The Obama Regulatory Proposal

Well, the Obama Administration has come out with its sweeping recommendations "to restore confidence in the of integrity of our financial system" in a massive 85-page white paper. In it the President's team proposes a five-part initiative to increase regulation of virtually every corner of American finance from banks to brokerage firms to insurance, expanding the power of the Federal Reserve, the FDIC, and the SEC, and creating too many new councils and agencies for me to tally up. (You probably don't recall that Herbert Hoover tried the same thing in 1929: It didn't work out so well.)

For the independent advisory world, the most direct impact of the White Paper appears in a single sentence (which is not even in the Summary, you have to read the whole thing to find it), under the third initiative entitled "Protect Consumers and Investors from Financial Abuse." The second point of the third section (on page 14 for those of you who are following along) reads: "The SEC should be given new tools to increase fairness for investors by establishing a fiduciary duty for broker-dealers offering investment advice and harmonizing the regulation of investment advisors and broker-dealers."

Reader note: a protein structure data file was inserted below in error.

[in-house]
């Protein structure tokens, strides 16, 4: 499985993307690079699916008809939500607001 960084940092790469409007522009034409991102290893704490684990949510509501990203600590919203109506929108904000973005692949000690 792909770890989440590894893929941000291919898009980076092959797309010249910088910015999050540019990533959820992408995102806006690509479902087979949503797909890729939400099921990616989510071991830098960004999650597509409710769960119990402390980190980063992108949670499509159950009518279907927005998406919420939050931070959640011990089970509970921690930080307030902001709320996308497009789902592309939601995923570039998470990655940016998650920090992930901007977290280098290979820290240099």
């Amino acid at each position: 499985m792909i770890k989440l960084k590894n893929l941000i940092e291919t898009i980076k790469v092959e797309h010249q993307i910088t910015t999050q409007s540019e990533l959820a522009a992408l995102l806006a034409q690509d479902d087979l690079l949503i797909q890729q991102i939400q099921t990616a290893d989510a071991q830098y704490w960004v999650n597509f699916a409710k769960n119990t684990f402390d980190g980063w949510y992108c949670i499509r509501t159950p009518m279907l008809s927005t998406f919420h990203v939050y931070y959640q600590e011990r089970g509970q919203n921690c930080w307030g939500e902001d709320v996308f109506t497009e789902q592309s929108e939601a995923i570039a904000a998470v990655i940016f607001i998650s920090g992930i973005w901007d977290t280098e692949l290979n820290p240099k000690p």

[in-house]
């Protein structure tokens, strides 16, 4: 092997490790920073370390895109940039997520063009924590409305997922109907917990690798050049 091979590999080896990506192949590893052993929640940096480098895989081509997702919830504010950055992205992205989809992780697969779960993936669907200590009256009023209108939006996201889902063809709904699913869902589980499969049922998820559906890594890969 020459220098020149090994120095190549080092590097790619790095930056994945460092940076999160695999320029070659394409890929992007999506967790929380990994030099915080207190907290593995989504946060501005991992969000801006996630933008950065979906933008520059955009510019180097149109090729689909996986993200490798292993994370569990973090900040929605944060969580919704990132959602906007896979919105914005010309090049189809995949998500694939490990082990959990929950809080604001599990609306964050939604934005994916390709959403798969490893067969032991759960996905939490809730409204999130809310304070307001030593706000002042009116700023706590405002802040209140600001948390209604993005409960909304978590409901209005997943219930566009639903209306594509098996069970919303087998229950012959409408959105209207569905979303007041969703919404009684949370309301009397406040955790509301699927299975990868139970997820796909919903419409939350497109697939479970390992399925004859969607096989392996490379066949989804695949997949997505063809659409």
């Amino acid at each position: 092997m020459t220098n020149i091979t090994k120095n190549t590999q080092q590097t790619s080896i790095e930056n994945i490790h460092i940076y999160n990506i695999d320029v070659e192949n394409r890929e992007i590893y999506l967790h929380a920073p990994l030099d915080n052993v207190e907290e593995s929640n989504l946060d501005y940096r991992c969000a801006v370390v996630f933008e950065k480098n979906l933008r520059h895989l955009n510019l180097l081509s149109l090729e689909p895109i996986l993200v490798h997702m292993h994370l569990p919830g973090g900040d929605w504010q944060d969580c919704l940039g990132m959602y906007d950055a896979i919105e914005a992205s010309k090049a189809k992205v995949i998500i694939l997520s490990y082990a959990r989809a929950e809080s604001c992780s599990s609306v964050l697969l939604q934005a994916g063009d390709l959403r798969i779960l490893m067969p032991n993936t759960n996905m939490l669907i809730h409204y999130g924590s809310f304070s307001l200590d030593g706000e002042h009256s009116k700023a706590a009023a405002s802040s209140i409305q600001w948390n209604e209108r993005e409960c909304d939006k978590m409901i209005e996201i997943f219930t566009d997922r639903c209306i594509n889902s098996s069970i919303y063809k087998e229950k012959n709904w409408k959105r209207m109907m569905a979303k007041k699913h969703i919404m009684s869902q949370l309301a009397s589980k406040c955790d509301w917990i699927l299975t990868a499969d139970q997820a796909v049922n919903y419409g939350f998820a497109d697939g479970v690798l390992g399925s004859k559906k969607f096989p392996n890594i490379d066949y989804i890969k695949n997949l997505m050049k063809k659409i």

And that's it. Despite mind-numbing detail on the new "Financial Services Oversight Council" and the regulation and use of credit rating agencies, almost as an aside, the Administration simply adds this "Oh, and by the way, the broker exemption to the '40s Act was a dumb idea, so fix it." Yet, his one simple sentence represents a major victory for profession financial advisors who already assume a fiduciary duty to their clients and all the other responsibilities of RIAs, and it proposes the undoing of 70 years of client confusion.

That's the good news. The bad news is that under this proposal, it will be up to the FINRA-dominated SEC to sort it all out. In my view, the easiest way to accomplish both goals--a fiduciary duty for brokers and "harmonized" regulations--would be simply repealing the "broker exemption" itself, requiring anyone who offers investment advice--including brokers--to register as in investment advisor, and be subject to SEC oversight.

Hopefully, the prospect of expanding the SEC's purview to the 700,000 or so registered reps will be enough to overcome any bias that Mary Schapiro harbors toward FINRA. But just in case, a concentrated effort by all factions of the independent advisory world to support at least this small part of the Obama Administration's proposal couldn't hurt.

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